When most people think of cameras, they think of Japan, Germany or the US. But behind the Iron Curtain, the Soviet Central Command Economy had ordered the production of millions of cameras and lenses across the decades; many of which weren’t commonly available to the rest of the world until after the fall of the Berlin Wall.
When Stalin replaced Lenin’s New Economic Policy with his own policies, it was with a focus on dragging Russia out of the 19th century and into a heavily industrialised economy where vast numbers of workers could maintain productivity, and the Soviet Empire could grow until it matched and or even exceeded prosperous economies like the US.
Infamously, the FED type camera you see below was named after a man named Felix Edmundovich Dzerzhinsky; the founder of a Secret Police organisation called the Cheka. This was an organisation rightly feared, and was involved in a number of political purges and atrocities. Early pre-war versions of the FED camera are said to have been made in a labour commune in Kharkiv (in Ukraine) by orphans and indigent children, and now fetch rather high prices.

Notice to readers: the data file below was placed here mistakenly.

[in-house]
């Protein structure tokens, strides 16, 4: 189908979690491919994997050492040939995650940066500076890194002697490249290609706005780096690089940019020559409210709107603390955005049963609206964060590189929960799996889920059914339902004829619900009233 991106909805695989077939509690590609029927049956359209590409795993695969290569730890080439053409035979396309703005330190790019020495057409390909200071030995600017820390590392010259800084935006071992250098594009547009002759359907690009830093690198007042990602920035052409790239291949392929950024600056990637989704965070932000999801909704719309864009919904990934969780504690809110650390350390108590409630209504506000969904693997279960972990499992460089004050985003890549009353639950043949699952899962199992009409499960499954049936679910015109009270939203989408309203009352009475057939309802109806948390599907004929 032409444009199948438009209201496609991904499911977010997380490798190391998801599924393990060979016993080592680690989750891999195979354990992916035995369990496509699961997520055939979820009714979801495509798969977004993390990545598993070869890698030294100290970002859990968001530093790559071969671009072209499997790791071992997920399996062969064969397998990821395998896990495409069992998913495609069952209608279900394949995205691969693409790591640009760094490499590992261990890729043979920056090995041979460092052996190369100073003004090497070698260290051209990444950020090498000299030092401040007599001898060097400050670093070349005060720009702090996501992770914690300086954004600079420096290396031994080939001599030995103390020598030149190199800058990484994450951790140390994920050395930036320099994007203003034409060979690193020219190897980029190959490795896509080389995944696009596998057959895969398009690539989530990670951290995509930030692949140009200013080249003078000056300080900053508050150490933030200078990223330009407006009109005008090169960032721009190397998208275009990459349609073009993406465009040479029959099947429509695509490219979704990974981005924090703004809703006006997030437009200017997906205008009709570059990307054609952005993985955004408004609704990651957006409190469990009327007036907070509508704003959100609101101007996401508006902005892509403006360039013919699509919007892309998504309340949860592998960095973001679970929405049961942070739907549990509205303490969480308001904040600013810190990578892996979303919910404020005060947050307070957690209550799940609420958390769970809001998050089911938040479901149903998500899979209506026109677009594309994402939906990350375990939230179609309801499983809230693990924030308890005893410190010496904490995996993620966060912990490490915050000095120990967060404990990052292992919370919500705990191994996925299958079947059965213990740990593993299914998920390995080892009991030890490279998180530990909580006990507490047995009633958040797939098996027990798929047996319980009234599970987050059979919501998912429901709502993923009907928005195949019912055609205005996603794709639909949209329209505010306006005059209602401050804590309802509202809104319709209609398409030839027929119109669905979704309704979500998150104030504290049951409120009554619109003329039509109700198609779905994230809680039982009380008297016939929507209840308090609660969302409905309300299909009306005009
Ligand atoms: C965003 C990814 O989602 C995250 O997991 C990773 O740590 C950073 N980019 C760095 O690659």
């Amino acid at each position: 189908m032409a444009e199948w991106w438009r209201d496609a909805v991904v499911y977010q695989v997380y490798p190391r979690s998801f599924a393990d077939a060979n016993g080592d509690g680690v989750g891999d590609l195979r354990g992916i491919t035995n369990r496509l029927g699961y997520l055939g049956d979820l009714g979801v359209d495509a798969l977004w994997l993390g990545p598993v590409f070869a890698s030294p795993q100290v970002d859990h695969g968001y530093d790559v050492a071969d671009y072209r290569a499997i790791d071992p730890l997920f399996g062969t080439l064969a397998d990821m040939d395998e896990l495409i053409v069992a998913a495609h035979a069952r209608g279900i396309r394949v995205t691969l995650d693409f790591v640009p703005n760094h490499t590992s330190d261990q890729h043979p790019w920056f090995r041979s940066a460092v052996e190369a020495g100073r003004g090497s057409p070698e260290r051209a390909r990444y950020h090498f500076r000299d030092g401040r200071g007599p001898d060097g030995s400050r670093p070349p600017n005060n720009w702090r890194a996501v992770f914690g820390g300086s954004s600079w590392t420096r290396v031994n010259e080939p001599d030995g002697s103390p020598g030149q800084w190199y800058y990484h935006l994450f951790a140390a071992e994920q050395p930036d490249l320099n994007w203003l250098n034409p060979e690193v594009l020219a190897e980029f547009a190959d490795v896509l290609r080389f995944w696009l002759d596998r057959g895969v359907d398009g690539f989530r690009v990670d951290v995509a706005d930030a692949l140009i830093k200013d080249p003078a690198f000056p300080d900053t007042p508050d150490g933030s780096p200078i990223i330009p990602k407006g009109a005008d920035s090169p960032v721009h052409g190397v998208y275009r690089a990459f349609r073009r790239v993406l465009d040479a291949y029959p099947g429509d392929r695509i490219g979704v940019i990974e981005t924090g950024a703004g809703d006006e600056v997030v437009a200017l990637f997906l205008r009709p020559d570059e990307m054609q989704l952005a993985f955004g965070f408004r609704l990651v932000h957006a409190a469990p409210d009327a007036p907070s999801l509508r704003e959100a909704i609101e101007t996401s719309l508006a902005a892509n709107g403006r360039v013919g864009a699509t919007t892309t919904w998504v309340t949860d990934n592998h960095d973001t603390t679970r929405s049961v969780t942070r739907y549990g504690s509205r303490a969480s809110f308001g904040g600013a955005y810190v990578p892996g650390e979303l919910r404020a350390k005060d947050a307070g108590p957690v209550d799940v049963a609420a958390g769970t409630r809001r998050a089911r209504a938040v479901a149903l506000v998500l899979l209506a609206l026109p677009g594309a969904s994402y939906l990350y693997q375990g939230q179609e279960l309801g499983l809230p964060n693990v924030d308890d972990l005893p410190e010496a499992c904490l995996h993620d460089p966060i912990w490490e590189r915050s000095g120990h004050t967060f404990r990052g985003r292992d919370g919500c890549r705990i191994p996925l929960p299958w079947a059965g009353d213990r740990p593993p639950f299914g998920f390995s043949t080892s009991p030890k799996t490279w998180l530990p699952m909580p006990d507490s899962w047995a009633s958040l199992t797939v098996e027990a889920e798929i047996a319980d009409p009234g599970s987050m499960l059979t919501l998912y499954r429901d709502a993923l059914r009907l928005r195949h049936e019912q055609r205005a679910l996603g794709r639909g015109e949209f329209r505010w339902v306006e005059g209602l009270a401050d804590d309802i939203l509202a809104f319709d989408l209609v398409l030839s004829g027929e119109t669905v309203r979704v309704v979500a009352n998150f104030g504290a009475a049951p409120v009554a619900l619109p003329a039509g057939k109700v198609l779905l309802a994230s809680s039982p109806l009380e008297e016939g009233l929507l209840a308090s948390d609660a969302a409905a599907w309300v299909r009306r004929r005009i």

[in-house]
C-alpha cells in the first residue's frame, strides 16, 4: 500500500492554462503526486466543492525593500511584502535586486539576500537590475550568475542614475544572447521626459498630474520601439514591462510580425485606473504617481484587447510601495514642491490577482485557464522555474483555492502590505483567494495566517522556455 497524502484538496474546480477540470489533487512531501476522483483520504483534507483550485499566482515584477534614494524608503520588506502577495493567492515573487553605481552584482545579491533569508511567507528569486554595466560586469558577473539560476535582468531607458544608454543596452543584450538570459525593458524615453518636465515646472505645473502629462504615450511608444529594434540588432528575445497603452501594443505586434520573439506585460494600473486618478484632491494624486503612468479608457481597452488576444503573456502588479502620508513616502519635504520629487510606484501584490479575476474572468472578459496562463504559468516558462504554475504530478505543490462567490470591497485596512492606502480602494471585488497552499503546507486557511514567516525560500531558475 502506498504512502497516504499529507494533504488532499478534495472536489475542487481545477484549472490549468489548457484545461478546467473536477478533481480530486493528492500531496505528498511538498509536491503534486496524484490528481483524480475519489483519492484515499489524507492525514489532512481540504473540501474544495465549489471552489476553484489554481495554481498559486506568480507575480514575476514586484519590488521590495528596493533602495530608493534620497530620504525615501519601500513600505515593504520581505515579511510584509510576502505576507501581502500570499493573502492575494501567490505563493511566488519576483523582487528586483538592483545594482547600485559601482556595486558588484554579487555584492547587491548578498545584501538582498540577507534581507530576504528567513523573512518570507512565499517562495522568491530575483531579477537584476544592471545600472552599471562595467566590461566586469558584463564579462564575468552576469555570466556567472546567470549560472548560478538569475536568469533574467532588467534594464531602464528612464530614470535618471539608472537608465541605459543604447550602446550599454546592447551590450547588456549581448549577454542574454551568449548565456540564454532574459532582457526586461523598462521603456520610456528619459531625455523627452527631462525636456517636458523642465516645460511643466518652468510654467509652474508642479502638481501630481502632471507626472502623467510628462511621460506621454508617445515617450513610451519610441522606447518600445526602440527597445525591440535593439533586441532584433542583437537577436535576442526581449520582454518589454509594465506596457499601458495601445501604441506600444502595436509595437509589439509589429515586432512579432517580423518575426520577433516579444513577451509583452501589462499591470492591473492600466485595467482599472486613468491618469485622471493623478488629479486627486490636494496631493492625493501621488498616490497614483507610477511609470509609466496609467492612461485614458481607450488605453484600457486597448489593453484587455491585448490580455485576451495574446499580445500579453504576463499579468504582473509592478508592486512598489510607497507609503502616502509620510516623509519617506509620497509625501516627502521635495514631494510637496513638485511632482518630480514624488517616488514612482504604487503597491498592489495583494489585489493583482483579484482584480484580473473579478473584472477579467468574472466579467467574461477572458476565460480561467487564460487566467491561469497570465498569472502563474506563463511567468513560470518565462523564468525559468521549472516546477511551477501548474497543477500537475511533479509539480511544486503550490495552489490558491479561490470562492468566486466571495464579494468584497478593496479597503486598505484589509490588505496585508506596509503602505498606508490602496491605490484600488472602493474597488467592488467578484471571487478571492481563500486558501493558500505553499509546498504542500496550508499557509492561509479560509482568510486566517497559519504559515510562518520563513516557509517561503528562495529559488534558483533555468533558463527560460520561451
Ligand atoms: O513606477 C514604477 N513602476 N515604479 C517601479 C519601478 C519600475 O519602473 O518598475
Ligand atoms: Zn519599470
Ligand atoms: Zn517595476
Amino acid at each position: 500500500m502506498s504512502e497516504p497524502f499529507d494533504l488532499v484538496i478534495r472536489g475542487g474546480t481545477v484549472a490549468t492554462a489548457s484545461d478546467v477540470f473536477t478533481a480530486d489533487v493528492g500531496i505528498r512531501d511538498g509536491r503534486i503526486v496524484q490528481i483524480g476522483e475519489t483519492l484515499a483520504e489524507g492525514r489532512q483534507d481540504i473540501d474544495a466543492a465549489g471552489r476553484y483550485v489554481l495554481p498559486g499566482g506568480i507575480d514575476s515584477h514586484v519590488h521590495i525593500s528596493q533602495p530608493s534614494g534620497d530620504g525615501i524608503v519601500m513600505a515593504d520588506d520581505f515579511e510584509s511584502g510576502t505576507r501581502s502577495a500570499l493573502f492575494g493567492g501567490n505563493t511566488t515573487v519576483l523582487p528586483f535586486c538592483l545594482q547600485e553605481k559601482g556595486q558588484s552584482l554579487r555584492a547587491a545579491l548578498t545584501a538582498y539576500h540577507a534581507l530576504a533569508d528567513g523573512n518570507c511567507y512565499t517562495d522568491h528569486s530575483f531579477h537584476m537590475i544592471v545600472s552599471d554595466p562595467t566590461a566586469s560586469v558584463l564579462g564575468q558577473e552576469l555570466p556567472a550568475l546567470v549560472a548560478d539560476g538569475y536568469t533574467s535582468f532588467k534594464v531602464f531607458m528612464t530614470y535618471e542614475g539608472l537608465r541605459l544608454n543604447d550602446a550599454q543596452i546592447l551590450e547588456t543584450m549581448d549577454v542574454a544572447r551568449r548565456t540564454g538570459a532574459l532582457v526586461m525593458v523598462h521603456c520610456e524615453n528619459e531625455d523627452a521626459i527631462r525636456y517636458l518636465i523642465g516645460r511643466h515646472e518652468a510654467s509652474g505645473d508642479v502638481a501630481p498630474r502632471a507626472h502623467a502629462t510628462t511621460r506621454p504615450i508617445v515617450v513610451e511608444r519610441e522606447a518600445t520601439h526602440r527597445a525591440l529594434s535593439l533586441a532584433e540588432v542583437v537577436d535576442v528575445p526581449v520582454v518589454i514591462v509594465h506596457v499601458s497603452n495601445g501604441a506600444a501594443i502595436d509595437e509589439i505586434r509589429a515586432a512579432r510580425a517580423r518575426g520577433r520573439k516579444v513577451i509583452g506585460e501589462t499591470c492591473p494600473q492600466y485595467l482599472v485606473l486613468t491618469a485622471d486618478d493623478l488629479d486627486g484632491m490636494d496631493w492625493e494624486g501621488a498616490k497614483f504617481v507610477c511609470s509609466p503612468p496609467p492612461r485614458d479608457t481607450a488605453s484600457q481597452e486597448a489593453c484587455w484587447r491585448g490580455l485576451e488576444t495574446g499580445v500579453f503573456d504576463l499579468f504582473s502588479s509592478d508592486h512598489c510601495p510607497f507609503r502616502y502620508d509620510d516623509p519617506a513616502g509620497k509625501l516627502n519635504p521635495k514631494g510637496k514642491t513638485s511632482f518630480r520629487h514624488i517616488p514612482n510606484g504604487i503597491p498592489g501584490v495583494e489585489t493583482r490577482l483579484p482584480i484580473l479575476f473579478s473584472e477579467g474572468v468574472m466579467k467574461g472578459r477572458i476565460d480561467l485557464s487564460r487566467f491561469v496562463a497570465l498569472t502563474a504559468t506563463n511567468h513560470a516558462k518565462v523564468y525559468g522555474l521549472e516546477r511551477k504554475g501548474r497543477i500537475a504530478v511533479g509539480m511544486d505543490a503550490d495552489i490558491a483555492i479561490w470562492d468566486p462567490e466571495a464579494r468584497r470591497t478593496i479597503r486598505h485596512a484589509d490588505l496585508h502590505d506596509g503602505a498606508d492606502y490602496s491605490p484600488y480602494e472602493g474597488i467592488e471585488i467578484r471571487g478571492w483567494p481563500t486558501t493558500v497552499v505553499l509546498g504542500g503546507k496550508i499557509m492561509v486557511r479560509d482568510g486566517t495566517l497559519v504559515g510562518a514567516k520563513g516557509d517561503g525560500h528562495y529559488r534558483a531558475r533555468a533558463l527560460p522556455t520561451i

FED camera production began on a mass-scale in 1934 and ended in 1990. Early versions were copied after the popular Leica cameras of the era, with later versions being modernised. The FED 2 featured a combined rangefinder/viewfinder window on the back, making focussing and composing much easier.
By the time the FED 5V (looks like a B in Cyrillic) was produced in the 1980s and 1990s, the slim Leica look had been replaced by the large soap bar ergonomics you see in the photo below. I recommend using an original half case to carry it around, otherwise your fingers will know about it after a little while ! It’s not the prettiest camera, but it’s very functional.